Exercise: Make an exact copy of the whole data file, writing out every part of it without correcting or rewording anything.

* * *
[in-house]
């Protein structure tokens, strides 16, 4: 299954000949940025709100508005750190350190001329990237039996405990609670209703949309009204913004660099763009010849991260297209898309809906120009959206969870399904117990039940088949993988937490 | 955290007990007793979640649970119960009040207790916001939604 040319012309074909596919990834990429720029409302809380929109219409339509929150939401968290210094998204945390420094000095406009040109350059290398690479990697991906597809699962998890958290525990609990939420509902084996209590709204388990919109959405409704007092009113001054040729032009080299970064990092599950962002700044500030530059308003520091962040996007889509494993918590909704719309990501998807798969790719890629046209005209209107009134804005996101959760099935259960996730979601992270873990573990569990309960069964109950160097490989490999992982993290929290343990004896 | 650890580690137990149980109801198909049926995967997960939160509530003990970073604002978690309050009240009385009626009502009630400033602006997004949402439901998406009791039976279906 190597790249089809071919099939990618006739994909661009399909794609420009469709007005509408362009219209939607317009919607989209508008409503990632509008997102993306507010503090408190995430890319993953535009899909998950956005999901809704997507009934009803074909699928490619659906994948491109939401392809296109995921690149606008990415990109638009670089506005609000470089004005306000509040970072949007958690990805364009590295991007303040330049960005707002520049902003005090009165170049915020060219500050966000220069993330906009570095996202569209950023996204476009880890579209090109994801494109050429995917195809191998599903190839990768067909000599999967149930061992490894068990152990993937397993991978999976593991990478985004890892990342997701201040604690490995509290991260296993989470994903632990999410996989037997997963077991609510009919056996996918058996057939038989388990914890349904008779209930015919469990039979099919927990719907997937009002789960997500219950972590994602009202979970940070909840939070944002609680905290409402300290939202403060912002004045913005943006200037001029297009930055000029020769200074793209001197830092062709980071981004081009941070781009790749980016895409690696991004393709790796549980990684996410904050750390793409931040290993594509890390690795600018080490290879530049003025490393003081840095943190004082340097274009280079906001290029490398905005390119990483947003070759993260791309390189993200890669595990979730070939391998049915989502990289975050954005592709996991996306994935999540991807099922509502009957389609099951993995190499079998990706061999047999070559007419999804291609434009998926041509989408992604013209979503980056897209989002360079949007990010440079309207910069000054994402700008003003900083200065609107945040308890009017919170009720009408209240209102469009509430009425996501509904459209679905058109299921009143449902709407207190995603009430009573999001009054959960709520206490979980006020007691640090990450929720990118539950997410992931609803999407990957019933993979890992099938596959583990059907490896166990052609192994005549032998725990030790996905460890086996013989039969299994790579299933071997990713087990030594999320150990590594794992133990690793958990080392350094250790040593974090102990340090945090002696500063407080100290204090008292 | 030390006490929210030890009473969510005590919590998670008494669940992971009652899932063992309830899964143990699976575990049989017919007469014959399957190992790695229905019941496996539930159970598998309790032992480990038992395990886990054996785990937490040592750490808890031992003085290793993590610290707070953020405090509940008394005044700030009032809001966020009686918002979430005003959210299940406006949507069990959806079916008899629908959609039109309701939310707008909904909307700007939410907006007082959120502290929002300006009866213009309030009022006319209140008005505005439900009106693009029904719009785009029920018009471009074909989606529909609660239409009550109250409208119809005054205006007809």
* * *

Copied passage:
[in-house]
């Protein structure tokens, strides 16, 4: 299954000949940025709100508005750190350190001329990237039996405990609670209703949309009204913004660099763009010849991260297209898309809906120009959206969870399904117990039940088949993988937490 | 955290007990007793979640649970119960009040207790916001939604 040319012309074909596919990834990429720029409302809380929109219409339509929150939401968290210094998204945390420094000095406009040109350059290398690479990697991906597809699962998890958290525990609990939420509902084996209590709204388990919109959405409704007092009113001054040729032009080299970064990092599950962002700044500030530059308003520091962040996007889509494993918590909704719309990501998807798969790719890629046209005209209107009134804005996101959760099935259960996730979601992270873990573990569990309960069964109950160097490989490999992982993290929290343990004896 | 650890580690137990149980109801198909049926995967997960939160509530003990970073604002978690309050009240009385009626009502009630400033602006997004949402439901998406009791039976279906 190597790249089809071919099939990618006739994909661009399909794609420009469709007005509408362009219209939607317009919607989209508008409503990632509008997102993306507010503090408190995430890319993953535009899909998950956005999901809704997507009934009803074909699928490619659906994948491109939401392809296109995921690149606008990415990109638009670089506005609000470089004005306000509040970072949007958690990805364009590295991007303040330049960005707002520049902003005090009165170049915020060219500050966000220069993330906009570095996202569209950023996204476009880890579209090109994801494109050429995917195809191998599903190839990768067909000599999967149930061992490894068990152990993937397993991978999976593991990478985004890892990342997701201040604690490995509290991260296993989470994903632990999410996989037997997963077991609510009919056996996918058996057939038989388990914890349904008779209930015919469990039979099919927990719907997937009002789960997500219950972590994602009202979970940070909840939070944002609680905290409402300290939202403060912002004045913005943006200037001029297009930055000029020769200074793209001197830092062709980071981004081009941070781009790749980016895409690696991004393709790796549980990684996410904050750390793409931040290993594509890390690795600018080490290879530049003025490393003081840095943190004082340097274009280079906001290029490398905005390119990483947003070759993260791309390189993200890669595990979730070939391998049915989502990289975050954005592709996991996306994935999540991807099922509502009957389609099951993995190499079998990706061999047999070559007419999804291609434009998926041509989408992604013209979503980056897209989002360079949007990010440079309207910069000054994402700008003003900083200065609107945040308890009017919170009720009408209240209102469009509430009425996501509904459209679905058109299921009143449902709407207190995603009430009573999001009054959960709520206490979980006020007691640090990450929720990118539950997410992931609803999407990957019933993979890992099938596959583990059907490896166990052609192994005549032998725990030790996905460890086996013989039969299994790579299933071997990713087990030594999320150990590594794992133990690793958990080392350094250790040593974090102990340090945090002696500063407080100290204090008292 | 030390006490929210030890009473969510005590919590998670008494669940992971009652899932063992309830899964143990699976575990049989017919007469014959399957190992790695229905019941496996539930159970598998309790032992480990038992395990886990054996785990937490040592750490808890031992003085290793993590610290707070953020405090509940008394005044700030009032809001966020009686918002979430005003959210299940406006949507069990959806079916008899629908959609039109309701939310707008909904909307700007939410907006007082959120502290929002300006009866213009309030009022006319209140008005505005439900009106693009029904719009785009029920018009471009074909989606529909609660239409009550109250409208119809005054205006007809």